Saturday, November 10, 2007

Agile Development: The Perfect Fit for Financial Institutions

A couple of days ago while at QCon San Francisco, I had a series of conversations with a person involved in software development at a major financial institution. He really wants to start using Agile techniques, but isn't sure of the best approach to take to convince others internally. I gave him some pointers including my recent article "Software Developers Can Learn a Lot from Salespeople." As I was thinking about this I realized that Agile is actually a perfect fit for financial institutions!

Software projects are highly unpredictable. More often than not they are either late, over budget, missing originally planned contents, much lower in quality than originally planned or a mix of all of the above. Another area of the business that has similar problems with predictability is sales.

When was the last time that salespeople were expected to tell you exactly what their financial performance would be? Sales people can't predict exactly which deals will come in during a quarter, nor exactly what the amount of any particular deal will be, but they are expected to hit their quotas and they are expected to show results on a regular basis and CFOs are perfectly happy with how their salesforce goes about their process. They may not be happy with the actual results sometimes, but they approve of their process.

What sales does and what Agile teams do are exactly the same! They are both working with unpredictable quantities. Developers in an Agile team may not be able to predict exactly what will be the result of any particular release and sometimes not even the result of an iteration, but they can be held accountable to produce a regular flow of high business value software on a regular basis and to be able to demonstrate that the software is actually done on a regular basis as well.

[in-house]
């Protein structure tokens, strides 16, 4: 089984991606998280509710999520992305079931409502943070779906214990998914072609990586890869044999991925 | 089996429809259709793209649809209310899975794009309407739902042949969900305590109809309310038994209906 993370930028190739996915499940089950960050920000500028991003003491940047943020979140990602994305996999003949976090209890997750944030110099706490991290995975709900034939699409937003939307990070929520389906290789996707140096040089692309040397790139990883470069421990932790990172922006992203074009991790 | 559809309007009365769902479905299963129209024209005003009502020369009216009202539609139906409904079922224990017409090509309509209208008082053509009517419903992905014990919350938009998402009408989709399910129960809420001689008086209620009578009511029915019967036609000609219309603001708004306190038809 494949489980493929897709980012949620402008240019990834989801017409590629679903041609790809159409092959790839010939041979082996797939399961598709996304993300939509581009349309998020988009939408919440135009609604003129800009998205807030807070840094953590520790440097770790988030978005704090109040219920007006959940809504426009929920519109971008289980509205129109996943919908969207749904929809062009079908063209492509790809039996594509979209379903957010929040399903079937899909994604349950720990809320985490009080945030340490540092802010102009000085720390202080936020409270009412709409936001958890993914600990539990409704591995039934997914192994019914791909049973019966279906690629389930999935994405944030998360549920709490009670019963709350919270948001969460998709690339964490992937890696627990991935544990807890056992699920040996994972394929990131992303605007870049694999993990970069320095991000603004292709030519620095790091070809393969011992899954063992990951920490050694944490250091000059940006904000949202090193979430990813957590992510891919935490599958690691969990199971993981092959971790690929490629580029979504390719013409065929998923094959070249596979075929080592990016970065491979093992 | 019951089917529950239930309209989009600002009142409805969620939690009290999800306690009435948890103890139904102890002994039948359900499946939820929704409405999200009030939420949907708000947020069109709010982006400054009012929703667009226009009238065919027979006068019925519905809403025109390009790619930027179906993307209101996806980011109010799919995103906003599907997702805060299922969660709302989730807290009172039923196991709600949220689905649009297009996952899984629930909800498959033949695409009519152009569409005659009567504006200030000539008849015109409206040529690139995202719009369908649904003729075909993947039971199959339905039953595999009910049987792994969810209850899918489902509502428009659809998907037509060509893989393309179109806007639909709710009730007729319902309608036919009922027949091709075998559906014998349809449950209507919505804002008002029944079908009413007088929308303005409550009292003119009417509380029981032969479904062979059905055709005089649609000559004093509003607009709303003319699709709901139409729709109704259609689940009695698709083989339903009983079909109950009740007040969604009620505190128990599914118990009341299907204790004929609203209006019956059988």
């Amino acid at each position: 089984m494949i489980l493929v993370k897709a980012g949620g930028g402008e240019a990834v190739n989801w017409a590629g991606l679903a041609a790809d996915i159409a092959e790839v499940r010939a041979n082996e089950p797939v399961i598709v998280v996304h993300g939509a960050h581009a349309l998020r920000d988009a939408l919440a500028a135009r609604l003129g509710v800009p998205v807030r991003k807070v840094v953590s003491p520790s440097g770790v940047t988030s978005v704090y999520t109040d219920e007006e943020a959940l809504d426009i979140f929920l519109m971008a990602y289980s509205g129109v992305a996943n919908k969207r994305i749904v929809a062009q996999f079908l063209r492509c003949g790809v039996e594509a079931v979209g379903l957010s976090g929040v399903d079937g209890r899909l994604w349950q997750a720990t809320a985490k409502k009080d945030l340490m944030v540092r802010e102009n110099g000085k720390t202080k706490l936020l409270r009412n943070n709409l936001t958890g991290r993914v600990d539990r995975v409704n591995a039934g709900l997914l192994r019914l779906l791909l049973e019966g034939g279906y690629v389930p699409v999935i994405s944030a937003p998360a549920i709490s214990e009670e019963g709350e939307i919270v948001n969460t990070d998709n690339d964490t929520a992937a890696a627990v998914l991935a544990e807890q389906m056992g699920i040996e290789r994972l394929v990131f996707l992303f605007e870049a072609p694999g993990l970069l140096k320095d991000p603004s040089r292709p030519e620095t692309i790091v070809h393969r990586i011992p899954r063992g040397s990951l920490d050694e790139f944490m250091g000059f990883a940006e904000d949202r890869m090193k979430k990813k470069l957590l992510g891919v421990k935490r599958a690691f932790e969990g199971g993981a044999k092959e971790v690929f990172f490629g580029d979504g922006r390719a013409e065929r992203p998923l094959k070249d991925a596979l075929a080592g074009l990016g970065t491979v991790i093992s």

So, if the organization is comfortable with the sales process, they should be equally comfortable with Agile development. In fact, anybody involved in the business side of software development should be very uncomfortable with anything other than Agile development and be actively working to figure out how to get their development process to be more like sales.

This post has only briefly touched on the comparison of software development and sales. If you are interested in a full comparison, please take a look at "Software Developers Can Learn a Lot from Salespeople."


Anonymous said...

Sales and engineering are two different beasts.

Attempting to bring in Agile development methods using the excuse that the sales department can't predict the future is absurd.

Developers on an Agile team should be able to tell management where they'll be in two weeks or however long the iteration lasts. Isn't that what planning meetings are about?

Damon Poole said...

I respectfully disagree. Sales and engineering, from the perspective of predictability are nearly identical. Also, I am certainly not trying to make any excuses.

I don't get the feeling that you've read the article mentioned in my post. I believe the article addresses the points you have raised. If after reading the article you'd like to discuss this further, I would be more than happy to do so.

Damon Poole said...

I've updated the post a bit to hopefully make it clearer that the point in the post depends heavily on the arguments made in the article that it references. I also realized that I made too strong of a point on iteration predictability when I really meant release predictability.

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